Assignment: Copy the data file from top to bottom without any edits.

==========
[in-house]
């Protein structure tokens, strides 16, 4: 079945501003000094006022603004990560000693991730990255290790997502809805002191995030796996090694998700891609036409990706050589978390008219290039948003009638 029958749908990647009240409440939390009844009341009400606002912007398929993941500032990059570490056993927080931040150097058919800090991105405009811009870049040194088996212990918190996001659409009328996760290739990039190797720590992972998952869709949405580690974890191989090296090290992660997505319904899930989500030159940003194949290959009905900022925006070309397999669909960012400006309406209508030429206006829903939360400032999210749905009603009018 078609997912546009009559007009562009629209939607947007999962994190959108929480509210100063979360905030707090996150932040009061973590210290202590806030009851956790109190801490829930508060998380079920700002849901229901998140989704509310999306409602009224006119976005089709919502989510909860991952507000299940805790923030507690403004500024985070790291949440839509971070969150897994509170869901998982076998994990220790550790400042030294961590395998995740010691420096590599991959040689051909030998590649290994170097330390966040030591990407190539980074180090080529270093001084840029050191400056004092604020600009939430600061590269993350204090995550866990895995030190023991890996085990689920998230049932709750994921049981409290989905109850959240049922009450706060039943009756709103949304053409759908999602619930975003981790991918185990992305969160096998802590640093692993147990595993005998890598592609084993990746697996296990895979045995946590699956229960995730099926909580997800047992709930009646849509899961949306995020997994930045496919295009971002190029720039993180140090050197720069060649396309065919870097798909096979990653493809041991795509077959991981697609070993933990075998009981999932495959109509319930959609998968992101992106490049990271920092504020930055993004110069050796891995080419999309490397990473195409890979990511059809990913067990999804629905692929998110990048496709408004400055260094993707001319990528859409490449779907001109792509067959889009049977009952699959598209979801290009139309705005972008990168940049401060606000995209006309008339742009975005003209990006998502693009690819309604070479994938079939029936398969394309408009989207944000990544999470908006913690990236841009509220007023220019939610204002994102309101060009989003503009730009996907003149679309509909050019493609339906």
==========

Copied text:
[in-house]
């Protein structure tokens, strides 16, 4: 079945501003000094006022603004990560000693991730990255290790997502809805002191995030796996090694998700891609036409990706050589978390008219290039948003009638 029958749908990647009240409440939390009844009341009400606002912007398929993941500032990059570490056993927080931040150097058919800090991105405009811009870049040194088996212990918190996001659409009328996760290739990039190797720590992972998952869709949405580690974890191989090296090290992660997505319904899930989500030159940003194949290959009905900022925006070309397999669909960012400006309406209508030429206006829903939360400032999210749905009603009018 078609997912546009009559007009562009629209939607947007999962994190959108929480509210100063979360905030707090996150932040009061973590210290202590806030009851956790109190801490829930508060998380079920700002849901229901998140989704509310999306409602009224006119976005089709919502989510909860991952507000299940805790923030507690403004500024985070790291949440839509971070969150897994509170869901998982076998994990220790550790400042030294961590395998995740010691420096590599991959040689051909030998590649290994170097330390966040030591990407190539980074180090080529270093001084840029050191400056004092604020600009939430600061590269993350204090995550866990895995030190023991890996085990689920998230049932709750994921049981409290989905109850959240049922009450706060039943009756709103949304053409759908999602619930975003981790991918185990992305969160096998802590640093692993147990595993005998890598592609084993990746697996296990895979045995946590699956229960995730099926909580997800047992709930009646849509899961949306995020997994930045496919295009971002190029720039993180140090050197720069060649396309065919870097798909096979990653493809041991795509077959991981697609070993933990075998009981999932495959109509319930959609998968992101992106490049990271920092504020930055993004110069050796891995080419999309490397990473195409890979990511059809990913067990999804629905692929998110990048496709408004400055260094993707001319990528859409490449779907001109792509067959889009049977009952699959598209979801290009139309705005972008990168940049401060606000995209006309008339742009975005003209990006998502693009690819309604070479994938079939029936398969394309408009989207944000990544999470908006913690990236841009509220007023220019939610204002994102309101060009989003503009730009996907003149679309509909050019493609339906």